8. This is from a previous article in the Fullerton Observer “Council majority approves budget cuts and use of federal relief funds” (Dec 17, 2021):

    “City staff has not yet calculated a breakdown of how a 2.5% cut would impact staffing levels, but at an earlier study session, they estimated the impact of a 2% cut, which would be a reduction of 14 positions: six police, five fire, one administrative services, one library, 0.7 from community and economic development, and 0.5 from the City Clerk’s office.

    “The report states that these cuts, on top of current vacancies, would result in “significant negative impact on city service levels.”

    “This would be in addition to 37 positions already being held vacant, for a savings of $3.8 million annually. However, according to Acting City Manager Steve Danley, there are actually 110 additional vacancies on top of this 37….”

      • They are positions that were filled before COVID… if one adds it up (14+37+110) 161 positions. That’s a lot of people that are gone.

      • Name the people who were “sent away.” Let’s put some human context to your statement.

  9. “That’s a lot of people that are gone.” Dennis, this is a broad statement. With recent 161 positions “gone” what are the specific, negative impacts on Fullerton residents and businesses? I am not asking for extrapolations but valid amount of complaints due to these cuts from Fullerton residents and businesses.

      • LOL David … and you’re certainly known here to be a pillar of sober analytical reflection 😉 …

        However, answering Katherine;s question:

        This comes from pg 9 of the Report to the City Council, for Agenda Item #14 of its Meeting on Dec 7, 2021 — FISCAL YEAR 2021-2022 BUDGET ADJUSTMENTS AND INITIAL ARPA DESIGNATION (I’d give the link, but the Fullerton Observer’s Comment service doesn’t particularly like them):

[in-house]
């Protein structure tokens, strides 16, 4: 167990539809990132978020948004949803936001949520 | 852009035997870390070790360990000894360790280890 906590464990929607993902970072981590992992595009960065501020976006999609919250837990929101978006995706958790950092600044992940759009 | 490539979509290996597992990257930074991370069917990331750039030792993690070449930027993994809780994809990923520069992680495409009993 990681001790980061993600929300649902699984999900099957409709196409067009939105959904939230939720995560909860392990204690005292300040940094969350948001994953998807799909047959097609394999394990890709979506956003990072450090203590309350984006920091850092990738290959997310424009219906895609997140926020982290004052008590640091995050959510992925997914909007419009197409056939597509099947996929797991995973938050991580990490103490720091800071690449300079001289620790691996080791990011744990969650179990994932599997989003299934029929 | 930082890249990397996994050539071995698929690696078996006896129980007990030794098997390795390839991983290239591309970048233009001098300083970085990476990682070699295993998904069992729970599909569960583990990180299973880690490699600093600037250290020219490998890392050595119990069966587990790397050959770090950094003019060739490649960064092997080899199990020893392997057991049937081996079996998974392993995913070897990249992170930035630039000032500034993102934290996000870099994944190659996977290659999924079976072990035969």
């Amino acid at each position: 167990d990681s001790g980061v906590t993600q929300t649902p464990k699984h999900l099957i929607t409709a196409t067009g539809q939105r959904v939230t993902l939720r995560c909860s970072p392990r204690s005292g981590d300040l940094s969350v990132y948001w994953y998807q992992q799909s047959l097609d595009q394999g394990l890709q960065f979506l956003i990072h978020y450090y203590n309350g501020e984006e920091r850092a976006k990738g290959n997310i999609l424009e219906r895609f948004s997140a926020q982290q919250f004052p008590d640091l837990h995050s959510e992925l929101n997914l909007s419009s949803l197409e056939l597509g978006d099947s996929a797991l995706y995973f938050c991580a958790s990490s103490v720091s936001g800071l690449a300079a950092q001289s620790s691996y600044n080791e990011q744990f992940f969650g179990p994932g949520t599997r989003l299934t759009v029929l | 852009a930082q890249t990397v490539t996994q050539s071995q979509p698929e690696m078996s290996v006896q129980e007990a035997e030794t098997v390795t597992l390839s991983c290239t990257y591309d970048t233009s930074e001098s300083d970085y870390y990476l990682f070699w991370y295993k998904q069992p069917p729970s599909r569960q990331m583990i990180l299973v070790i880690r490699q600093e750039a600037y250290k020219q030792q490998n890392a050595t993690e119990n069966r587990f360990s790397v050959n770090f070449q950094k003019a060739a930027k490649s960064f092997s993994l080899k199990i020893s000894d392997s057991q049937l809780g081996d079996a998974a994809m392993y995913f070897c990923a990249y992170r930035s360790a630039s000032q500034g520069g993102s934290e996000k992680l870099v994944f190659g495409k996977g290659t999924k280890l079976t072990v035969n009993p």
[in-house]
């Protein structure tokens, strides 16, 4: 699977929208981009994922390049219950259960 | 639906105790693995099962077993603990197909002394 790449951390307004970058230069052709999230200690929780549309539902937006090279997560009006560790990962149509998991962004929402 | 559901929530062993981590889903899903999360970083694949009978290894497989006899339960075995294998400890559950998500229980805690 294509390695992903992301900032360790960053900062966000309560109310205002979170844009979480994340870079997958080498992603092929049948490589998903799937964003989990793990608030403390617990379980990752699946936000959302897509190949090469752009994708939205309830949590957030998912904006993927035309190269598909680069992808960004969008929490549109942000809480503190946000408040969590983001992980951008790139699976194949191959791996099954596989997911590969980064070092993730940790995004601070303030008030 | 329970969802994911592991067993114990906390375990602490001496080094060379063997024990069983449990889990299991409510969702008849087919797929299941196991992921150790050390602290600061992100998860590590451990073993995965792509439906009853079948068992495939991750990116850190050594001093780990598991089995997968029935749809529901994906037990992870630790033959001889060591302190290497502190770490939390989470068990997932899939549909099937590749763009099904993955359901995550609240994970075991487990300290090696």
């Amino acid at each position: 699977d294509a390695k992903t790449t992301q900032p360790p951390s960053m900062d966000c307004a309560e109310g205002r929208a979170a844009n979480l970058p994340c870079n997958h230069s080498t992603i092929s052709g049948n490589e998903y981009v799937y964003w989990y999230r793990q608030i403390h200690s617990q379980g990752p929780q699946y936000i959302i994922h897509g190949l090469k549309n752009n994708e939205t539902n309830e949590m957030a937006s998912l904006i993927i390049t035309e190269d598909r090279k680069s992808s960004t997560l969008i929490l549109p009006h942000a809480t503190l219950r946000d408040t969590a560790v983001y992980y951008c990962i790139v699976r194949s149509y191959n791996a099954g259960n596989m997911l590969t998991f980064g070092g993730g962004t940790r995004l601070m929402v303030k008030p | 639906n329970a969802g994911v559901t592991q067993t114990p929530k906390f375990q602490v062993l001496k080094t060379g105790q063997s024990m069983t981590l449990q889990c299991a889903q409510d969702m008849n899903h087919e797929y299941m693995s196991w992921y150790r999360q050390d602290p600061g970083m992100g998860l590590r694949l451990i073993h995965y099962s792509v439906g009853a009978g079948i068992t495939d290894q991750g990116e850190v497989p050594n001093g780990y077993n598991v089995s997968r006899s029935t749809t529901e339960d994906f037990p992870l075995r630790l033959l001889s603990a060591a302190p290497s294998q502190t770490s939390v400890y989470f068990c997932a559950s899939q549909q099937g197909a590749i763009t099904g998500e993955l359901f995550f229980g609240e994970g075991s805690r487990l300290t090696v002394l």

“During previous City Council discussions on budget adjustment scenarios, at least one Councilmember stated that he would like to see which specific position classifications would be recommended for inclusion in both a 1% budget cut list as well as the $3.8M vacancy savings list. This information is provided as Attachment 4. All positions recommended for defunding / deletion on each list are vacant (with the exception of one position filled by a non-regular employee). Of course, the implementation of any actual cuts would be based on City Council review and direction and be voted on at a future City Council meeting.

        “The 1% proposed cut list is made up of both non-position operational expense cuts as well as seven position cuts. It is important to note that there are no easy or good choices on this list. Staff made these recommendations in consideration of City Council’s strategic priorities, discussion with executive staff and selecting positions with sufficient savings to achieve a 1% ($1.2M) budget reduction. There is simply no way to reach the 1% cut amount without defunding / deleting some of the more expensive safety positions, unless the City chooses to make deeper (more position) cuts in critical positions in non-safety
        departments, essentially discontinuing public services in these area ”

        ———————–

        Here I’d like to note that the comment on the impact to the City was about only a 1% cut rather than the 2.5% cut that was approved.